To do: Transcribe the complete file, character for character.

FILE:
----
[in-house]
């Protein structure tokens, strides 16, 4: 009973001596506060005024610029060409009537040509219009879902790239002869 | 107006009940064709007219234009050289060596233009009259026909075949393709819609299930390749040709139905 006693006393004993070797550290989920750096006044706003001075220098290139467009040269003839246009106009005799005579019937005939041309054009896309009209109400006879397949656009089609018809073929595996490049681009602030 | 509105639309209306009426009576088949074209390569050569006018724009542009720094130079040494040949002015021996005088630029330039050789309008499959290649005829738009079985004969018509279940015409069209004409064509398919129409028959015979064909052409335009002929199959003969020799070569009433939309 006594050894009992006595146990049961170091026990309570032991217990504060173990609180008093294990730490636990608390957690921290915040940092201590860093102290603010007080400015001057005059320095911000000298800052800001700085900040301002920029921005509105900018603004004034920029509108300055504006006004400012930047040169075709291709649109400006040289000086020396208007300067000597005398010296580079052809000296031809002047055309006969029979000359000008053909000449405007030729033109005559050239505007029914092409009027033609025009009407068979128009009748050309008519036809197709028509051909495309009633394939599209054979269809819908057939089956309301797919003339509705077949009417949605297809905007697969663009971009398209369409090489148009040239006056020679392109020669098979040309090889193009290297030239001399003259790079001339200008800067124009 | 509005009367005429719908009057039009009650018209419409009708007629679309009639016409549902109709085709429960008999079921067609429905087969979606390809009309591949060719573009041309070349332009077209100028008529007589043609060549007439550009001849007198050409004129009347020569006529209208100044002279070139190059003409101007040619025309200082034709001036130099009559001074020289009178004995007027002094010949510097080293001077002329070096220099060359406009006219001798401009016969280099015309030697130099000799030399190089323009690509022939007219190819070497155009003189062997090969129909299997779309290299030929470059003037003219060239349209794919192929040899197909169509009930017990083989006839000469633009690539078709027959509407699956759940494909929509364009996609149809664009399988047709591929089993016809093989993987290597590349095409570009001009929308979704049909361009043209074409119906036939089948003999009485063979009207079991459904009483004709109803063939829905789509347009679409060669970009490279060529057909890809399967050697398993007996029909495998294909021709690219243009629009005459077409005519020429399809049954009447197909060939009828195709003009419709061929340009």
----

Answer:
[in-house]
């Protein structure tokens, strides 16, 4: 009973001596506060005024610029060409009537040509219009879902790239002869 | 107006009940064709007219234009050289060596233009009259026909075949393709819609299930390749040709139905 006693006393004993070797550290989920750096006044706003001075220098290139467009040269003839246009106009005799005579019937005939041309054009896309009209109400006879397949656009089609018809073929595996490049681009602030 | 509105639309209306009426009576088949074209390569050569006018724009542009720094130079040494040949002015021996005088630029330039050789309008499959290649005829738009079985004969018509279940015409069209004409064509398919129409028959015979064909052409335009002929199959003969020799070569009433939309 006594050894009992006595146990049961170091026990309570032991217990504060173990609180008093294990730490636990608390957690921290915040940092201590860093102290603010007080400015001057005059320095911000000298800052800001700085900040301002920029921005509105900018603004004034920029509108300055504006006004400012930047040169075709291709649109400006040289000086020396208007300067000597005398010296580079052809000296031809002047055309006969029979000359000008053909000449405007030729033109005559050239505007029914092409009027033609025009009407068979128009009748050309008519036809197709028509051909495309009633394939599209054979269809819908057939089956309301797919003339509705077949009417949605297809905007697969663009971009398209369409090489148009040239006056020679392109020669098979040309090889193009290297030239001399003259790079001339200008800067124009 | 509005009367005429719908009057039009009650018209419409009708007629679309009639016409549902109709085709429960008999079921067609429905087969979606390809009309591949060719573009041309070349332009077209100028008529007589043609060549007439550009001849007198050409004129009347020569006529209208100044002279070139190059003409101007040619025309200082034709001036130099009559001074020289009178004995007027002094010949510097080293001077002329070096220099060359406009006219001798401009016969280099015309030697130099000799030399190089323009690509022939007219190819070497155009003189062997090969129909299997779309290299030929470059003037003219060239349209794919192929040899197909169509009930017990083989006839000469633009690539078709027959509407699956759940494909929509364009996609149809664009399988047709591929089993016809093989993987290597590349095409570009001009929308979704049909361009043209074409119906036939089948003999009485063979009207079991459904009483004709109803063939829905789509347009679409060669970009490279060529057909890809399967050697398993007996029909495998294909021709690219243009629009005459077409005519020429399809049954009447197909060939009828195709003009419709061929340009």